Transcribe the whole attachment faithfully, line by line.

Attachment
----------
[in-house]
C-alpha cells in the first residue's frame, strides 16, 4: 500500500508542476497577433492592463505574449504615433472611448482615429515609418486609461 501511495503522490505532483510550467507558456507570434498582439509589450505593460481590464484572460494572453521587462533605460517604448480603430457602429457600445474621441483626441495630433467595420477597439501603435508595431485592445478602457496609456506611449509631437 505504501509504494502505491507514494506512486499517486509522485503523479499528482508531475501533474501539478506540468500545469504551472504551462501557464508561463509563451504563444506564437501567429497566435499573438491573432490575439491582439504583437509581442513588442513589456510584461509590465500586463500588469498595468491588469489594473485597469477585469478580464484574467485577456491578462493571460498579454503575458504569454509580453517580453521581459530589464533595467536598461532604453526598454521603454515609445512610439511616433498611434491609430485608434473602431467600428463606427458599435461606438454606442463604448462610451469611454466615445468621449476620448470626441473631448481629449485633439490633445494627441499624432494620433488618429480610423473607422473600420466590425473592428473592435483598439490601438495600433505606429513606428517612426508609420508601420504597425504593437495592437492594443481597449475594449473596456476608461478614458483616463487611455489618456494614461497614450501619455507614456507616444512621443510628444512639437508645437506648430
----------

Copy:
[in-house]
C-alpha cells in the first residue's frame, strides 16, 4: 500500500508542476497577433492592463505574449504615433472611448482615429515609418486609461 501511495503522490505532483510550467507558456507570434498582439509589450505593460481590464484572460494572453521587462533605460517604448480603430457602429457600445474621441483626441495630433467595420477597439501603435508595431485592445478602457496609456506611449509631437 505504501509504494502505491507514494506512486499517486509522485503523479499528482508531475501533474501539478506540468500545469504551472504551462501557464508561463509563451504563444506564437501567429497566435499573438491573432490575439491582439504583437509581442513588442513589456510584461509590465500586463500588469498595468491588469489594473485597469477585469478580464484574467485577456491578462493571460498579454503575458504569454509580453517580453521581459530589464533595467536598461532604453526598454521603454515609445512610439511616433498611434491609430485608434473602431467600428463606427458599435461606438454606442463604448462610451469611454466615445468621449476620448470626441473631448481629449485633439490633445494627441499624432494620433488618429480610423473607422473600420466590425473592428473592435483598439490601438495600433505606429513606428517612426508609420508601420504597425504593437495592437492594443481597449475594449473596456476608461478614458483616463487611455489618456494614461497614450501619455507614456507616444512621443510628444512639437508645437506648430